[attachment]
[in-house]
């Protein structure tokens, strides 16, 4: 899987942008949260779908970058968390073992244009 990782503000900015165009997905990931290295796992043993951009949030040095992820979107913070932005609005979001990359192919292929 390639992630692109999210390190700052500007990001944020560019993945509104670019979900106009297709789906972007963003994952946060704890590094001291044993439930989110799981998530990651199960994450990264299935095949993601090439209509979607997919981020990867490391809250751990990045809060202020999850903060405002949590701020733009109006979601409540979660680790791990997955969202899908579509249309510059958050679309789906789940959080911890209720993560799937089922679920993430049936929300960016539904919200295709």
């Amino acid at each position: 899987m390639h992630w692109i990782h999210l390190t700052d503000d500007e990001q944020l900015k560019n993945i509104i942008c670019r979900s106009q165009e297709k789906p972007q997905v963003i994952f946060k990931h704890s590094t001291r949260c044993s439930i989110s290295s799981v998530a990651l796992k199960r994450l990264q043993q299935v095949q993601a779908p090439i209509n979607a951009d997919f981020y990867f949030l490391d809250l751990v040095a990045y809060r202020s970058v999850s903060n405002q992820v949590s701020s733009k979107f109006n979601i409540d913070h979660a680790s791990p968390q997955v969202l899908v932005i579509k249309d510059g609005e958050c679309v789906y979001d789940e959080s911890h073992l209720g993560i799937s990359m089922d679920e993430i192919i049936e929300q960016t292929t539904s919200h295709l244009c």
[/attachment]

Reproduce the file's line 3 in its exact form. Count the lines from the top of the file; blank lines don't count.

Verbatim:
């Amino acid at each position: 899987m390639h992630w692109i990782h999210l390190t700052d503000d500007e990001q944020l900015k560019n993945i509104i942008c670019r979900s106009q165009e297709k789906p972007q997905v963003i994952f946060k990931h704890s590094t001291r949260c044993s439930i989110s290295s799981v998530a990651l796992k199960r994450l990264q043993q299935v095949q993601a779908p090439i209509n979607a951009d997919f981020y990867f949030l490391d809250l751990v040095a990045y809060r202020s970058v999850s903060n405002q992820v949590s701020s733009k979107f109006n979601i409540d913070h979660a680790s791990p968390q997955v969202l899908v932005i579509k249309d510059g609005e958050c679309v789906y979001d789940e959080s911890h073992l209720g993560i799937s990359m089922d679920e993430i192919i049936e929300q960016t292929t539904s919200h295709l244009c």